Predictability takes so many forms, physically and emotionally, that it can be hard if not impossible to catch all of the ways in which we indulge in it. But you’ve gotta start somewhere.

My main point is this. A lot of times patterns are formed because they make something take less work one time. That feeling of predictability is preferable to feeling like everything is happening for the first time. But a balance is always key; and it’s nice to remember that there is always more than one way to do something. Just because repeating an action once helped the world feel stable doesn’t mean that it’s a good long term solution.

On a side note, it’s been hard lately to blog as much as I did before and to keep up with as many of you as I’d like to. Feel free to post a link in the comments of any posts you made that you think I’d like, I love when you do that!

Do any of you struggle with predictability, or pay attention to it at all?

Do you feel like you have a solid ability to keep things interesting and stay in the present without getting sucked into routines?



Five Things Cigarettes Will Never Do

For the past week or so, I have been quitting smoking. I have been rather successful, and I will say that the electronic cigarette is probably the main reason for that. It helps me during those moments when I may otherwise break down or just get fired.

As these days have passed and I have felt the rainbow of feelings that are associated with the physical and psychological aspects of weening myself off of cigarettes all together and nicotine gradually (because of the e-cig) I have come to some conclusions. To anyone who smokes, I know that you know these are true. To anyone who doesn’t smoke, well, maybe you can relate them to some habit that you feel addicted to. Either way, here they are.


1. Smoking Will Make My Bad Mood Go Away, and Probably All Other Bad Moods I Would Have, Till the End of Time

This is one of the thoughts that basically crossed my mind 134, 786 times during the first couple days of not smoking. I felt grouchy, I assumed it was from quitting, and I also assumed that smoking a cigarette would instantly fix the whole issue. Obviously, not true. Otherwise, I would have always been happy as a smoker. And really, I was a pretty pissed off smoker.

If you ever assume that going back to your habit is going to make you permanently happy, well, just imagine how you felt when you had the habit.

2. A Cigarette Will Make me Feel Better

Another thing I would assume at first while quitting, and, who are we kidding, it still crosses my mind, is that a cigarette will make me feel “better”. The only thing a cigarette will do is make me feel like crap, and make me want another cigarette with more of a vengeance than I currently have.

What helps is to actually look at what I want to feel better from. There were some issues with my job when I first stopped smoking. Even though it felt like a cigarette would make those problems go away, it would not. The problems would still be there, the cigarette would just be an additional problem. Perhaps distracting the attention away from the real ones, but still, it wouldn’t really fix them.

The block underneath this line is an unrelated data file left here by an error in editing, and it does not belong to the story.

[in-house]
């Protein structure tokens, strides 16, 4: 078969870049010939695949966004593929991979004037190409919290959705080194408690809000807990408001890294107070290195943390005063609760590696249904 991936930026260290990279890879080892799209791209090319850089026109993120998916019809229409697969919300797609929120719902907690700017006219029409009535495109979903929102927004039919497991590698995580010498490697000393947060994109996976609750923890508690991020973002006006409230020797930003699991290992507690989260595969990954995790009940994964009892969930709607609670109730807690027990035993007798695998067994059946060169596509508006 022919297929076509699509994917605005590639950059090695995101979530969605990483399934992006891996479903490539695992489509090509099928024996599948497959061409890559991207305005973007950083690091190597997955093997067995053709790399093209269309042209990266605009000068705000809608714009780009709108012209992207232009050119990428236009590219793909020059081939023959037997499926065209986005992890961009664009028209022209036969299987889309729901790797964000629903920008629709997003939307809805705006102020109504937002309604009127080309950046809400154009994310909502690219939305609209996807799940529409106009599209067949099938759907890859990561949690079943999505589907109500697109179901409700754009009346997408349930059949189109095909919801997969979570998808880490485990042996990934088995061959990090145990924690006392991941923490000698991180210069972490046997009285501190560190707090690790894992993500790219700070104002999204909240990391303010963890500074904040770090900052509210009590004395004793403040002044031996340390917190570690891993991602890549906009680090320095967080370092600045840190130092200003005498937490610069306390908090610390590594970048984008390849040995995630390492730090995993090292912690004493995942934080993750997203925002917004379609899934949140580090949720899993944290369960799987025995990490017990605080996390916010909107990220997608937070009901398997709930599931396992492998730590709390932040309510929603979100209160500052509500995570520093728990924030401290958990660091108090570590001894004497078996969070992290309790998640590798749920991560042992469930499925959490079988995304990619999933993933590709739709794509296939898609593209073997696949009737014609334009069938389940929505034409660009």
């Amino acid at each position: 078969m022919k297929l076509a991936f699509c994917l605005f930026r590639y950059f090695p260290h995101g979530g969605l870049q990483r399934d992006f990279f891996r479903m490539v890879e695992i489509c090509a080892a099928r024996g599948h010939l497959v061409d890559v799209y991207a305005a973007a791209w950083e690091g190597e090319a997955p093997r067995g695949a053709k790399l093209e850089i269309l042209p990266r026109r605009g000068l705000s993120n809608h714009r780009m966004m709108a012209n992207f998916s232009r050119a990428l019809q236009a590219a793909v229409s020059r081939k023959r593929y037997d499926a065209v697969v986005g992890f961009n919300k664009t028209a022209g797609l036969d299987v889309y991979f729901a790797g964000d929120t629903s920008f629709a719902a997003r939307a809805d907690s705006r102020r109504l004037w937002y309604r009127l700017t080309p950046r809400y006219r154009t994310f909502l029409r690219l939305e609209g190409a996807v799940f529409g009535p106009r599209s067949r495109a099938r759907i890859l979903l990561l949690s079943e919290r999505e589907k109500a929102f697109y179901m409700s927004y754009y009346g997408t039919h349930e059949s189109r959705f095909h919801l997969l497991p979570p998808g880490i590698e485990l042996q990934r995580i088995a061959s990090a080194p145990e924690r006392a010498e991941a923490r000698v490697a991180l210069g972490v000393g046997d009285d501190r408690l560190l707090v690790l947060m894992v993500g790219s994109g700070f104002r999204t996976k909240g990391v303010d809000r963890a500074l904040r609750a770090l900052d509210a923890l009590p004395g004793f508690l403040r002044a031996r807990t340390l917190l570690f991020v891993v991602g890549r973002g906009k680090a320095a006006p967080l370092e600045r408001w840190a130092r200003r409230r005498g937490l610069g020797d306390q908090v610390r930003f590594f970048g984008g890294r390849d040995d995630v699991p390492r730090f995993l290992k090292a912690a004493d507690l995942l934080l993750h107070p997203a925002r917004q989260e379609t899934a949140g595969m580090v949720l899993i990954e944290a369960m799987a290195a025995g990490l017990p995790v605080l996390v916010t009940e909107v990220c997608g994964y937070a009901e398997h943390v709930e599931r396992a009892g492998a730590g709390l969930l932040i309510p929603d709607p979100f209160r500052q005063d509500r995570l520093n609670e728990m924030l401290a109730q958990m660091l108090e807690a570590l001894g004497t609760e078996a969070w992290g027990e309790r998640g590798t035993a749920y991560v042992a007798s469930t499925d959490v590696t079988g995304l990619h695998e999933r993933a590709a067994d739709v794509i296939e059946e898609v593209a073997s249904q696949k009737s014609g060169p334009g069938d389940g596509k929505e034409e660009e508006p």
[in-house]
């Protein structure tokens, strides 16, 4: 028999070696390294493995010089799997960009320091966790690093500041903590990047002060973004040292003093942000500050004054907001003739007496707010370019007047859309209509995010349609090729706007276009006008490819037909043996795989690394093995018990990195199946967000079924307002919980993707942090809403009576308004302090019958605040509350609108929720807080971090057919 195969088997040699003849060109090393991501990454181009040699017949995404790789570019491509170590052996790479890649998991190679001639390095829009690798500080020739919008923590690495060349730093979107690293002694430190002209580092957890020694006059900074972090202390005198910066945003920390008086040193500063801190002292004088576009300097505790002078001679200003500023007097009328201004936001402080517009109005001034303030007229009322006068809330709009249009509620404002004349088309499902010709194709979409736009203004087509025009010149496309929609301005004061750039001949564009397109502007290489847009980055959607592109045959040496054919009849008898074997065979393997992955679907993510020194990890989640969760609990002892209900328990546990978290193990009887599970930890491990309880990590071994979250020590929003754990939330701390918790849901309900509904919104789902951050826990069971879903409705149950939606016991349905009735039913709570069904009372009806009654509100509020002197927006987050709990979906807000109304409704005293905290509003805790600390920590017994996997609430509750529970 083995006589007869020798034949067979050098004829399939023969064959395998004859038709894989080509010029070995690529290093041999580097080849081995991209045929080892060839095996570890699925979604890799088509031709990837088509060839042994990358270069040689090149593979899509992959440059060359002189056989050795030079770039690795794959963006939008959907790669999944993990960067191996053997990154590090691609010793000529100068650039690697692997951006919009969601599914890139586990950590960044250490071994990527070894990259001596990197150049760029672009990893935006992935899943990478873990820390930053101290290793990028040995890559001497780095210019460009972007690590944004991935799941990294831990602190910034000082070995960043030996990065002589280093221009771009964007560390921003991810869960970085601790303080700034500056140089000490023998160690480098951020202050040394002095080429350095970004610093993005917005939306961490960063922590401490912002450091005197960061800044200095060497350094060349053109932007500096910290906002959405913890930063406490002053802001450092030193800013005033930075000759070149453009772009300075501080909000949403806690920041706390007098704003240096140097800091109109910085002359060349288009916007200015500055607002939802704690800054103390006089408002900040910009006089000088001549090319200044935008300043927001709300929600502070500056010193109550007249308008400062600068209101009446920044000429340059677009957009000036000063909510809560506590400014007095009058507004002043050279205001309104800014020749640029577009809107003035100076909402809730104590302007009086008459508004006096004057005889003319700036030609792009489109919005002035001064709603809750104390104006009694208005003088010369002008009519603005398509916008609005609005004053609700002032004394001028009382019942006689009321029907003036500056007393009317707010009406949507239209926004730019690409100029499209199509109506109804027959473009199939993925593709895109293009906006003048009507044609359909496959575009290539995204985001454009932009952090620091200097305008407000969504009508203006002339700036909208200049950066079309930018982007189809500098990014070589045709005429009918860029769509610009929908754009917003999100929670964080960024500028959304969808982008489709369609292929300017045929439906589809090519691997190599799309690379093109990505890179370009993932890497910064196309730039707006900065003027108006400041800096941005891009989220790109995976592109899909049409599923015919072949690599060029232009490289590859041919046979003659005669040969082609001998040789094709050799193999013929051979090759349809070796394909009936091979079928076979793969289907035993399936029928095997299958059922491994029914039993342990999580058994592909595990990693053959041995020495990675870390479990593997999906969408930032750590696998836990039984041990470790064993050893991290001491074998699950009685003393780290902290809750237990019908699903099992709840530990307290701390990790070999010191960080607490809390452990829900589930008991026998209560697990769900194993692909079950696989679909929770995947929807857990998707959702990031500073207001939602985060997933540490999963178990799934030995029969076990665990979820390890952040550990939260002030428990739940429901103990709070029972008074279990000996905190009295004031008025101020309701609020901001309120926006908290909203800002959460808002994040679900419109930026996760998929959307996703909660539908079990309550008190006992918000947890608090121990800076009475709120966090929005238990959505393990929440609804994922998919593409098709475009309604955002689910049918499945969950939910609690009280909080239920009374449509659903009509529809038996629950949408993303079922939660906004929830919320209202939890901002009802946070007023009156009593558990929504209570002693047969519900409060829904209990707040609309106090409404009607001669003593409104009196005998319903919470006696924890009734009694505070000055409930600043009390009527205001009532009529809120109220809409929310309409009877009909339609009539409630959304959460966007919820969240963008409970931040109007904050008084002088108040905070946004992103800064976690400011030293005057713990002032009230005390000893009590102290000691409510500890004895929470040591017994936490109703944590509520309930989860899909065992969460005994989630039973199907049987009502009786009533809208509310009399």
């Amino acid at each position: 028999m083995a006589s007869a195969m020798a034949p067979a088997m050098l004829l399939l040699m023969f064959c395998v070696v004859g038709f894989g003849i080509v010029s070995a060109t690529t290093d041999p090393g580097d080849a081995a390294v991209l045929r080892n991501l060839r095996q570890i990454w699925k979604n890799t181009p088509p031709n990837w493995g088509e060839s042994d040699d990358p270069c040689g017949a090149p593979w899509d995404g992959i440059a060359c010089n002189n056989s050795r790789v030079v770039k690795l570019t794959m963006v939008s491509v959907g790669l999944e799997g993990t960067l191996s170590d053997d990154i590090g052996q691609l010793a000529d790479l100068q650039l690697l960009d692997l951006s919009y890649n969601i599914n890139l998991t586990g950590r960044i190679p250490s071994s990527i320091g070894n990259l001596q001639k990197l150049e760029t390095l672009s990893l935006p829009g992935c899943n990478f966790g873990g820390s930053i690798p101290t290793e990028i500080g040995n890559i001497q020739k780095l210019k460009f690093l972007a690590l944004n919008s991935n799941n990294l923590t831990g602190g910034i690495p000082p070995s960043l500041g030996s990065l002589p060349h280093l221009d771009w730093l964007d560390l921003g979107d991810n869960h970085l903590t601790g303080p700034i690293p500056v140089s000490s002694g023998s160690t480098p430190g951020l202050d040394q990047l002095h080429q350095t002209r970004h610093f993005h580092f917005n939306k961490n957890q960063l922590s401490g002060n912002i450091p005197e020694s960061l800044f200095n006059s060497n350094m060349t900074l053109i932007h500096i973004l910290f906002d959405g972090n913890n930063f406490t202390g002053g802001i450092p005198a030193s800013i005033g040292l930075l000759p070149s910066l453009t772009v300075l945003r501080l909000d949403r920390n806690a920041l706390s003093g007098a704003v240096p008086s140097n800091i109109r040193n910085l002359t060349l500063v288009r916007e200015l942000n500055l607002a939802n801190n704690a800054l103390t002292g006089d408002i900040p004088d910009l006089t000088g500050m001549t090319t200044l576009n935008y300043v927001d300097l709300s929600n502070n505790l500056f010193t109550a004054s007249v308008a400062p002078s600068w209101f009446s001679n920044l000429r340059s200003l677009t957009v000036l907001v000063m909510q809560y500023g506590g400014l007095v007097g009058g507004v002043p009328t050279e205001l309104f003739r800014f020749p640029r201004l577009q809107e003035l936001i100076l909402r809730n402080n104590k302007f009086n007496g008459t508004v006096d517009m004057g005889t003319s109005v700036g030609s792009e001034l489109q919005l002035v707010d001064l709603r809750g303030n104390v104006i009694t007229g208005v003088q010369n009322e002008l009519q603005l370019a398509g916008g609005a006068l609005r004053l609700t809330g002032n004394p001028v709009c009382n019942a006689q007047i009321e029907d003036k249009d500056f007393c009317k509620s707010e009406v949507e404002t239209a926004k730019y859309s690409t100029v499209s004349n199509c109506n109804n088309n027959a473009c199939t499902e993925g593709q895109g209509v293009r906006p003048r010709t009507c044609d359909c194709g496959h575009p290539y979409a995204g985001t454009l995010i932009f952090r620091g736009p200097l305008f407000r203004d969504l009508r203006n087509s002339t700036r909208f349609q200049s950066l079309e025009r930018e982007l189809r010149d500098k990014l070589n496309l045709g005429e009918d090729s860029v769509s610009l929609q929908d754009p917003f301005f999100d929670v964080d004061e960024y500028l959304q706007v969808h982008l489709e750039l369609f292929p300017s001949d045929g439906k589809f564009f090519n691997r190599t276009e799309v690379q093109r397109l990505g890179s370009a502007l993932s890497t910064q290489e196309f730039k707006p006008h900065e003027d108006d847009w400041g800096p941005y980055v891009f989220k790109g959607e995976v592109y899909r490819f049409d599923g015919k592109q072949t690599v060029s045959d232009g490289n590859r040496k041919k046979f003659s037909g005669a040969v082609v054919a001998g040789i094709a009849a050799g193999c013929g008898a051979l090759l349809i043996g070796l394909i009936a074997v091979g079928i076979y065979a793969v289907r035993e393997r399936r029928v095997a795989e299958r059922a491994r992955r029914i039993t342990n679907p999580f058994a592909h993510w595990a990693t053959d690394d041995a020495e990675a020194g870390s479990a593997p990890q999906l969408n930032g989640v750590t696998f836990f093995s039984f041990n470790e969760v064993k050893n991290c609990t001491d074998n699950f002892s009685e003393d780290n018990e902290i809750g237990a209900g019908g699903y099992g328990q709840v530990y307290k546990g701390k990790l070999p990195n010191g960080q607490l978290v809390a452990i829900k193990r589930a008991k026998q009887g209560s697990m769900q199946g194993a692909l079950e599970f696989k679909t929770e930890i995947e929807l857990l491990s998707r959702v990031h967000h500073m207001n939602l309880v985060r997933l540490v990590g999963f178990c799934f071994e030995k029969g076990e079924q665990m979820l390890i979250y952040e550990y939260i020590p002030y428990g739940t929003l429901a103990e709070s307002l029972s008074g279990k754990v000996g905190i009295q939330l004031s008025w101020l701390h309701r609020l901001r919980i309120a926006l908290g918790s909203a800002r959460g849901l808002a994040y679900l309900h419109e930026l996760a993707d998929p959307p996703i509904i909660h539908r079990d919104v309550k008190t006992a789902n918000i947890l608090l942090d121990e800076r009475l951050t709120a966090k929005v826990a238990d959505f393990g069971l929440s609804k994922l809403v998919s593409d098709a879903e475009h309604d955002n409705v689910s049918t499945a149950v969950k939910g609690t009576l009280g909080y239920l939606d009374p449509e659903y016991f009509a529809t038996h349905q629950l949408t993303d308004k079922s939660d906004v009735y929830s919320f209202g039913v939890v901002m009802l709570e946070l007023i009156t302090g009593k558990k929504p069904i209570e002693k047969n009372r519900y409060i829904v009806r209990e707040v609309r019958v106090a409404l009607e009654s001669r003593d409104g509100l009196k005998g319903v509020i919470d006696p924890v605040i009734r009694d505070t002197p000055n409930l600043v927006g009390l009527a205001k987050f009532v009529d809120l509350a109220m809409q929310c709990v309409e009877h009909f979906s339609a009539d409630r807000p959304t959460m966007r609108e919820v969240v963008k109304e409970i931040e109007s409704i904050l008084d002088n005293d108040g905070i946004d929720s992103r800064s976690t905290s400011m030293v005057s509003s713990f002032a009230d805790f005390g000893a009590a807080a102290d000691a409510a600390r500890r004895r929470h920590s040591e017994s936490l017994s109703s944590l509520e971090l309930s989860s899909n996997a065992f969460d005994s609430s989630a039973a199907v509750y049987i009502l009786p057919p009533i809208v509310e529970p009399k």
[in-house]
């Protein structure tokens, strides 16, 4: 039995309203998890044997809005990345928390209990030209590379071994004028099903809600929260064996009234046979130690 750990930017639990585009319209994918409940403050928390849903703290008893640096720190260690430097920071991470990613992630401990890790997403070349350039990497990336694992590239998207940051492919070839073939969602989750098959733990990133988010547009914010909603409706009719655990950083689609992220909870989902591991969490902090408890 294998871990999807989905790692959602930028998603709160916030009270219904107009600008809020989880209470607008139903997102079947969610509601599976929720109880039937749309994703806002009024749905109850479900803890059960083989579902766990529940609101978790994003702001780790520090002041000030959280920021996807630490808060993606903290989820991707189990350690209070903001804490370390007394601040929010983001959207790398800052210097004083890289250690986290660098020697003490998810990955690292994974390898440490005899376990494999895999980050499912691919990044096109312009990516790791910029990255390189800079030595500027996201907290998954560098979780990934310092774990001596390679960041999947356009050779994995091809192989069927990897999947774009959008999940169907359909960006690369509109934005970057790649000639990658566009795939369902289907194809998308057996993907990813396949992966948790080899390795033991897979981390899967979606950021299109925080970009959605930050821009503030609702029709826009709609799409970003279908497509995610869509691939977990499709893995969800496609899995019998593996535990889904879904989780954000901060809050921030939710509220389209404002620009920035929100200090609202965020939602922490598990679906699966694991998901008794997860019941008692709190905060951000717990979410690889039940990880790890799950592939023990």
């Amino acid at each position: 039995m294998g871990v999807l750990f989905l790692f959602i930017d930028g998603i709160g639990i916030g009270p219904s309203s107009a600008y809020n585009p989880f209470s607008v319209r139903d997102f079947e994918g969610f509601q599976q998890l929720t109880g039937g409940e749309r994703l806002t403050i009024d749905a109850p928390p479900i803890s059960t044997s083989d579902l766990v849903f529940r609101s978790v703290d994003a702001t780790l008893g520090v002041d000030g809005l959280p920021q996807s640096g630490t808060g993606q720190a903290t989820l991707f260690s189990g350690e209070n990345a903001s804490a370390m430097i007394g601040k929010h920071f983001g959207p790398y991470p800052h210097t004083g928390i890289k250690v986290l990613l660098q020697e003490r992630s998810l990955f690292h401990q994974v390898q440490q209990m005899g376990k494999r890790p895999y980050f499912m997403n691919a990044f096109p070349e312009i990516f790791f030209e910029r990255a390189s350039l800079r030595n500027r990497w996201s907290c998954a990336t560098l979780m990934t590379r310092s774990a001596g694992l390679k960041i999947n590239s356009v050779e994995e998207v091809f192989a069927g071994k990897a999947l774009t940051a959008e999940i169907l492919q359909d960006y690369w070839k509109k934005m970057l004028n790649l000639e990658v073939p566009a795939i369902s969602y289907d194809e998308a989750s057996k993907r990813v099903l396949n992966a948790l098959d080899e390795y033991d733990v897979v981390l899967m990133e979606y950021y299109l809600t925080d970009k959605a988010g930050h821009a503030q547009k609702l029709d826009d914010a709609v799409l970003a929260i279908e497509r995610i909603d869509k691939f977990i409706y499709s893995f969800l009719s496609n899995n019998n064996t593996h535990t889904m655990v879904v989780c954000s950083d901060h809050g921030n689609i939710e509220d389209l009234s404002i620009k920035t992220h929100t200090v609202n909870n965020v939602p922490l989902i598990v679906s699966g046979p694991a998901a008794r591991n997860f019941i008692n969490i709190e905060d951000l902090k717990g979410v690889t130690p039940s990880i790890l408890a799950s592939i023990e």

When I feel that a cigarette would make me feel better, now I try to look at what is actually going on, and the case remains true that a cigarette usually has nothing to do with it. This helps me to address the real issue, work with it accordingly, and let it freaking go, rather than stuffing it behind a cloud of guilty disgusting smoke.

3. I Can Have a Drag of a Cigarette and Then Not Do It Again for A Long Time

No. Plain and simple. I have known a few people throughout my life who are true “casual smokers” and they every so often have a drag or two and then don’t touch them again for months or years. Who knows. Those people are not me, and never have I taken a drag and enjoyed it on its own. It is only enjoyable because it introduces a craving that only it can fix. Then, the next one is enjoyable. But by then the addiction is back. Who needs it.

4. Smoking Will Stop Me From Getting Fat

This one happens to me all the time when I quit. I stop smoking, suddenly I have more feeling in my body, and I start to think that I’m getting ridiculously fat. I’m sure other ladies have had this happen as well, even while smoking. Cigarettes can replace food. You can get skinny while you smoke and stop eating, but then as you get older, from what I’ve seen, this pattern somehow reverses itself for some people. Either way, not a good long term plan.

The thing is that when you stop, you can actually exercise more. You can take walks and not be out of breath and you can do pushups and not stop before your muscles are actually tired just because your lungs can’t catch up.

So really, smoking is not going to stop me from getting unhealthy. Smoking is just going to make me want to keep smoking. Being healthy is a choice that is up to me, and smoking instead of eating food has never been a good way of staying healthy, for anyone.

5. Smoking Will Make Me a Better Writer, a Better Artist, a Better Anything

No it will not. Having an addiction means that for a big chunk of the day, you are thinking about that addiction. I would think about when I could smoke, where I should smoke, how much I was smoking, how guilty I felt for smoking, how many more cigarettes I had left in my tin, all kinds of things. Now, those thoughts do not have to come into play during the day.

Which means more time for thinking about other stuff. What I want to write about, how I want to learn to write, what I want to read, songs I want to learn, and countless other things. There is more time, there is more space, there is more health, and I can feel things. Nothing beats that.

So the bottom line is that I am happy with my choices at the moment, and I hope that I can soon apply them to other things in life. I hope that I will have great things to write about, and that all of you have a wonderful time letting go of things that you want to let go of as well!


-assuming that smoking would make me smarter, a better writer, a better artist, a better anything.